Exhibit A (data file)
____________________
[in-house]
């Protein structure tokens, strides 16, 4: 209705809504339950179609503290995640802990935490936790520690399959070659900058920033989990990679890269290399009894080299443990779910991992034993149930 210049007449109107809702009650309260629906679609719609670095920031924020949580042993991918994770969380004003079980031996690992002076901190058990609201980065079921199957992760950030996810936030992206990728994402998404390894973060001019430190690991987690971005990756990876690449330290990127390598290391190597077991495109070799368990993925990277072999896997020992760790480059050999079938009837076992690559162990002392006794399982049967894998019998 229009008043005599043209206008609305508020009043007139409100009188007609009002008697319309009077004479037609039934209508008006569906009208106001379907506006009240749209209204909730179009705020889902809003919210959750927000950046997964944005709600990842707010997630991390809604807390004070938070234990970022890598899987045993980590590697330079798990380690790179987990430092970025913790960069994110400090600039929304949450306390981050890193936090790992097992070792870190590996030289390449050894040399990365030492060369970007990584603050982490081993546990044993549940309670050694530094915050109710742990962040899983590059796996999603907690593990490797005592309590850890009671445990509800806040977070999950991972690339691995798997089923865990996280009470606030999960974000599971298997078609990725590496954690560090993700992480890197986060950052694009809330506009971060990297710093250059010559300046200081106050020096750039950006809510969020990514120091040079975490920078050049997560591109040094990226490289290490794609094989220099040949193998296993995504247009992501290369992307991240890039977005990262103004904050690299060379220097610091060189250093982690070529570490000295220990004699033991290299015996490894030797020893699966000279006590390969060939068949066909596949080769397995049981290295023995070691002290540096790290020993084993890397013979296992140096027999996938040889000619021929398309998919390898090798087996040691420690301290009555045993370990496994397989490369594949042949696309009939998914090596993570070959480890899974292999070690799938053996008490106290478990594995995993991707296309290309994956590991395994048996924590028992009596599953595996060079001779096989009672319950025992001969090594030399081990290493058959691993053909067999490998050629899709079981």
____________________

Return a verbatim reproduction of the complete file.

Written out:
[in-house]
């Protein structure tokens, strides 16, 4: 209705809504339950179609503290995640802990935490936790520690399959070659900058920033989990990679890269290399009894080299443990779910991992034993149930 210049007449109107809702009650309260629906679609719609670095920031924020949580042993991918994770969380004003079980031996690992002076901190058990609201980065079921199957992760950030996810936030992206990728994402998404390894973060001019430190690991987690971005990756990876690449330290990127390598290391190597077991495109070799368990993925990277072999896997020992760790480059050999079938009837076992690559162990002392006794399982049967894998019998 229009008043005599043209206008609305508020009043007139409100009188007609009002008697319309009077004479037609039934209508008006569906009208106001379907506006009240749209209204909730179009705020889902809003919210959750927000950046997964944005709600990842707010997630991390809604807390004070938070234990970022890598899987045993980590590697330079798990380690790179987990430092970025913790960069994110400090600039929304949450306390981050890193936090790992097992070792870190590996030289390449050894040399990365030492060369970007990584603050982490081993546990044993549940309670050694530094915050109710742990962040899983590059796996999603907690593990490797005592309590850890009671445990509800806040977070999950991972690339691995798997089923865990996280009470606030999960974000599971298997078609990725590496954690560090993700992480890197986060950052694009809330506009971060990297710093250059010559300046200081106050020096750039950006809510969020990514120091040079975490920078050049997560591109040094990226490289290490794609094989220099040949193998296993995504247009992501290369992307991240890039977005990262103004904050690299060379220097610091060189250093982690070529570490000295220990004699033991290299015996490894030797020893699966000279006590390969060939068949066909596949080769397995049981290295023995070691002290540096790290020993084993890397013979296992140096027999996938040889000619021929398309998919390898090798087996040691420690301290009555045993370990496994397989490369594949042949696309009939998914090596993570070959480890899974292999070690799938053996008490106290478990594995995993991707296309290309994956590991395994048996924590028992009596599953595996060079001779096989009672319950025992001969090594030399081990290493058959691993053909067999490998050629899709079981």